Yeah, yeah, yeah, yeah, it's, it's now, it's going to be. We're really, we're really excited, really hopeful. I mean we're putting, you know, everything, everything into this. We believe with it with all of our heart. You know, our whole family were in this and we really like see each other. You know, emily and I, we see each other as like missionaries to the artist community. You know, I just want to end with this. So, like Leo Tolstoy, who is the acclaimed Russian novelist, wrote War and Peace, other works as well, obviously he has a little it's a little book that's called what is Art and in that book he talks about what constitutes right, good art, because everybody, you know, has or at least there's the assumption, like you know, beauty is in the eye of the beholder Like sure, you can have beauty, but how does that transcend to God? Like, how does it not just transcend to your own personal desires or whatever, like that. And Tolstoy's response to that is really fascinating. I think it's true and we, we, we try to embody it. And he basically says, you know, for art to be good art, so he makes that distinction there's good art and there's bad art. And he says for art to be good art, it should, and I love this. He says it should communicate an ethic and a morality that longs for human flourishing. So he says for art to be good art it should communicate an ethical framework and a moral structure that longs for all human flourishing. And a few things stand out to me about that, because it's like the ethical framework and the moral structure that longs for all flourishment is Christianity. There are other religions that long for flourishment for certain genders or certain social class. There are certain philosophies that long for flourishment depending on you know, the proletariat or the bourgeoisie, if you're being oppressed or you are a oppressor Like. There are frameworks that long for flourishment, but the one that longs for holistic flourishment, regardless of race, regardless of ethnicity, regardless of age, regardless of social class, it really was perpetuated by the teachings of Jesus, and so I think in that case it really expands what our art can look like, because I can point to Jesus if I point to him explicitly or if I point to what happens if he's not in the room, and I think that that can just, it can open up more, so what we can actually create that can be utilized to point to Christ. We don't have to create something that is just so, that it's just so Christian, if to use lack of better words, that it's so meaningless, so obvious, there's nothing wrong with it. I write worship songs. Worship songs are needed, you have like edification of the saints are so needed. I'm also struggling with massive amounts of allergies this time of year. Oh dear From the east coast to the west coast and my nose doesn't know what to do with itself. So I apologize for all this, but it also just you can also point to the ethic and the morality of Christ. My point is, you can point to the ethic and the morality of Christ in many ways, not just by being explicit about you know right meaning something that's explicit about that. So I'm really excited, really hopeful for what the future holds for artists of faith.Speaker 1:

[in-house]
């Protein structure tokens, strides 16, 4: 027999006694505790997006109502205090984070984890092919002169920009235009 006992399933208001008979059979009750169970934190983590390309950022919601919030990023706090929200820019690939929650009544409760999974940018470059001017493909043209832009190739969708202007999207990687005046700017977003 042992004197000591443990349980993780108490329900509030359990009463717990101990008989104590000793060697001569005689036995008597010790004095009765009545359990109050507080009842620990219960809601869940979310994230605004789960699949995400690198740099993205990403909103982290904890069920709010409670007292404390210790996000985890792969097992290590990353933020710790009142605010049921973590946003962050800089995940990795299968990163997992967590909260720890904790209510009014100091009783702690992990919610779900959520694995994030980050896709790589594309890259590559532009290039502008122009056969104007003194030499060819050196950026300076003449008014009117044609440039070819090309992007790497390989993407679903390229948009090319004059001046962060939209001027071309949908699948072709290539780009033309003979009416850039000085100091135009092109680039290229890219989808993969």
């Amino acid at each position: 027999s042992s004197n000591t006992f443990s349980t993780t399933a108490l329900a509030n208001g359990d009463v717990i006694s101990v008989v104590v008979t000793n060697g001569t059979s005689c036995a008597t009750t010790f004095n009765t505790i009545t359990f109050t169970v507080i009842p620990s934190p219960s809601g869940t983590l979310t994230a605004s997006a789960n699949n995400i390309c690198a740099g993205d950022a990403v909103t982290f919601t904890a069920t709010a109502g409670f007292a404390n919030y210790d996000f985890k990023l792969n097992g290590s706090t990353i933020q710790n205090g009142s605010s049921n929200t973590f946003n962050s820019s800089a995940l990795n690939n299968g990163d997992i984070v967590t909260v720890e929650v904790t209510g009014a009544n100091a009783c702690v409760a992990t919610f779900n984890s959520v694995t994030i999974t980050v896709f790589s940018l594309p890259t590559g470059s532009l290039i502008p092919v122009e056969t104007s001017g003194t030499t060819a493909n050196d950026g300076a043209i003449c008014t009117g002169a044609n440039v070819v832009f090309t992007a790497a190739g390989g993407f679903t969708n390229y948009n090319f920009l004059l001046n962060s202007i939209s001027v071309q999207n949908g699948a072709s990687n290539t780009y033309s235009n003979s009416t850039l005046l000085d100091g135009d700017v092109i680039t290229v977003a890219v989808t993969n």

Well, I am too, and I just want to thank you so much for your time and for educating. The best part about this podcast for me just completely selfishly is I get to learn so much and I get to meet interesting people, and I am just thankful that I got to meet the two of you. And also, I'm just going to warn you in advance most people who've been in my podcast are now my friends, so you're going to hear from me. We'll be, following up with you. We'll see what else is going on. And it'll be fun.Speaker 3:
We love watching you. Thank you for having us.Speaker 1:
Oh, thank you.